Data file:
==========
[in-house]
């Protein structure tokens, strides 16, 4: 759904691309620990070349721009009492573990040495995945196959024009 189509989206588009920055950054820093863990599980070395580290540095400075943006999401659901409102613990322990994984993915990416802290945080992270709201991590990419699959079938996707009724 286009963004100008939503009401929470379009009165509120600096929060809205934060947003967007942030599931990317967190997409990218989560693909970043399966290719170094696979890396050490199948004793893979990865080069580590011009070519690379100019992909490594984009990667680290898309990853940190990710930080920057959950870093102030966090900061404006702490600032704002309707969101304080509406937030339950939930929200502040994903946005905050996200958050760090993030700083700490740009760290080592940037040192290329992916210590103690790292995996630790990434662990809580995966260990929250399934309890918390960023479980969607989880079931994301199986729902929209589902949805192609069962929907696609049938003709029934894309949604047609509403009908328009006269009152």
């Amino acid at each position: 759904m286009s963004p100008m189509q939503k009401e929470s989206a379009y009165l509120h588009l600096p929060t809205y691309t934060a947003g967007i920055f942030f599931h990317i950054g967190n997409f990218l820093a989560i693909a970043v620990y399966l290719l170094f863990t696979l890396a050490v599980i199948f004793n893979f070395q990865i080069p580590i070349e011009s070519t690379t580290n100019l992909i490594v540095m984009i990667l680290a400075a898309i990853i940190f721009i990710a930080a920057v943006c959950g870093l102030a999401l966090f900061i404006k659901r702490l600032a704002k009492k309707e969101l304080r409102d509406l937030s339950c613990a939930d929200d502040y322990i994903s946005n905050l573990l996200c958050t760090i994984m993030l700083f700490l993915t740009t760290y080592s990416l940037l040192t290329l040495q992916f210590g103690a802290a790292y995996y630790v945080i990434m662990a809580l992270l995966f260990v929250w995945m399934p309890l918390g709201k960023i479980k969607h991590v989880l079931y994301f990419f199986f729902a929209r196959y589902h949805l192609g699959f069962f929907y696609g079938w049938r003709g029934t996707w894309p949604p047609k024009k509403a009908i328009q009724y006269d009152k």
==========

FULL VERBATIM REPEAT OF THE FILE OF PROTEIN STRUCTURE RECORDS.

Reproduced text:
[in-house]
């Protein structure tokens, strides 16, 4: 759904691309620990070349721009009492573990040495995945196959024009 189509989206588009920055950054820093863990599980070395580290540095400075943006999401659901409102613990322990994984993915990416802290945080992270709201991590990419699959079938996707009724 286009963004100008939503009401929470379009009165509120600096929060809205934060947003967007942030599931990317967190997409990218989560693909970043399966290719170094696979890396050490199948004793893979990865080069580590011009070519690379100019992909490594984009990667680290898309990853940190990710930080920057959950870093102030966090900061404006702490600032704002309707969101304080509406937030339950939930929200502040994903946005905050996200958050760090993030700083700490740009760290080592940037040192290329992916210590103690790292995996630790990434662990809580995966260990929250399934309890918390960023479980969607989880079931994301199986729902929209589902949805192609069962929907696609049938003709029934894309949604047609509403009908328009006269009152």
């Amino acid at each position: 759904m286009s963004p100008m189509q939503k009401e929470s989206a379009y009165l509120h588009l600096p929060t809205y691309t934060a947003g967007i920055f942030f599931h990317i950054g967190n997409f990218l820093a989560i693909a970043v620990y399966l290719l170094f863990t696979l890396a050490v599980i199948f004793n893979f070395q990865i080069p580590i070349e011009s070519t690379t580290n100019l992909i490594v540095m984009i990667l680290a400075a898309i990853i940190f721009i990710a930080a920057v943006c959950g870093l102030a999401l966090f900061i404006k659901r702490l600032a704002k009492k309707e969101l304080r409102d509406l937030s339950c613990a939930d929200d502040y322990i994903s946005n905050l573990l996200c958050t760090i994984m993030l700083f700490l993915t740009t760290y080592s990416l940037l040192t290329l040495q992916f210590g103690a802290a790292y995996y630790v945080i990434m662990a809580l992270l995966f260990v929250w995945m399934p309890l918390g709201k960023i479980k969607h991590v989880l079931y994301f990419f199986f729902a929209r196959y589902h949805l192609g699959f069962f929907y696609g079938w049938r003709g029934t996707w894309p949604p047609k024009k509403a009908i328009q009724y006269d009152k």